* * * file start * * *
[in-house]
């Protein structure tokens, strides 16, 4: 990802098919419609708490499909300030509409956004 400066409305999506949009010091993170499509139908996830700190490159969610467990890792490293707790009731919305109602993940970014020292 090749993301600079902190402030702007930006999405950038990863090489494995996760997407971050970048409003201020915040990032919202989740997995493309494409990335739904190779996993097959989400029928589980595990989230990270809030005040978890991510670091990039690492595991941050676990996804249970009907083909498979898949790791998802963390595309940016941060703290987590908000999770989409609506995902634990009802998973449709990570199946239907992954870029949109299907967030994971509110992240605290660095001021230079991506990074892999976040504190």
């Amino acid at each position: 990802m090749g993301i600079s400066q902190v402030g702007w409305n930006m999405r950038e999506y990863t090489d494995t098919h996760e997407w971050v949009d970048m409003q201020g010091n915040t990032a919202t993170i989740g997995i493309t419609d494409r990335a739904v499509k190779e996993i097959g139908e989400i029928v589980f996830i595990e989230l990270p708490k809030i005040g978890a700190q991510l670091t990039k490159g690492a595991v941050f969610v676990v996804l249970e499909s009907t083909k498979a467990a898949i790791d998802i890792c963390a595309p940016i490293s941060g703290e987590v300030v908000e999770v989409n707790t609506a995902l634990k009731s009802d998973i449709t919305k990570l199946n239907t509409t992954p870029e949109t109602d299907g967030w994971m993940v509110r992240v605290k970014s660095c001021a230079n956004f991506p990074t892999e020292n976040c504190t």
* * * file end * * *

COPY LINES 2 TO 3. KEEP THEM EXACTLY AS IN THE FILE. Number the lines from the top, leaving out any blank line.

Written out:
């Protein structure tokens, strides 16, 4: 990802098919419609708490499909300030509409956004 400066409305999506949009010091993170499509139908996830700190490159969610467990890792490293707790009731919305109602993940970014020292 090749993301600079902190402030702007930006999405950038990863090489494995996760997407971050970048409003201020915040990032919202989740997995493309494409990335739904190779996993097959989400029928589980595990989230990270809030005040978890991510670091990039690492595991941050676990996804249970009907083909498979898949790791998802963390595309940016941060703290987590908000999770989409609506995902634990009802998973449709990570199946239907992954870029949109299907967030994971509110992240605290660095001021230079991506990074892999976040504190």
């Amino acid at each position: 990802m090749g993301i600079s400066q902190v402030g702007w409305n930006m999405r950038e999506y990863t090489d494995t098919h996760e997407w971050v949009d970048m409003q201020g010091n915040t990032a919202t993170i989740g997995i493309t419609d494409r990335a739904v499509k190779e996993i097959g139908e989400i029928v589980f996830i595990e989230l990270p708490k809030i005040g978890a700190q991510l670091t990039k490159g690492a595991v941050f969610v676990v996804l249970e499909s009907t083909k498979a467990a898949i790791d998802i890792c963390a595309p940016i490293s941060g703290e987590v300030v908000e999770v989409n707790t609506a995902l634990k009731s009802d998973i449709t919305k990570l199946n239907t509409t992954p870029e949109t109602d299907g967030w994971m993940v509110r992240v605290k970014s660095c001021a230079n956004f991506p990074t892999e020292n976040c504190t």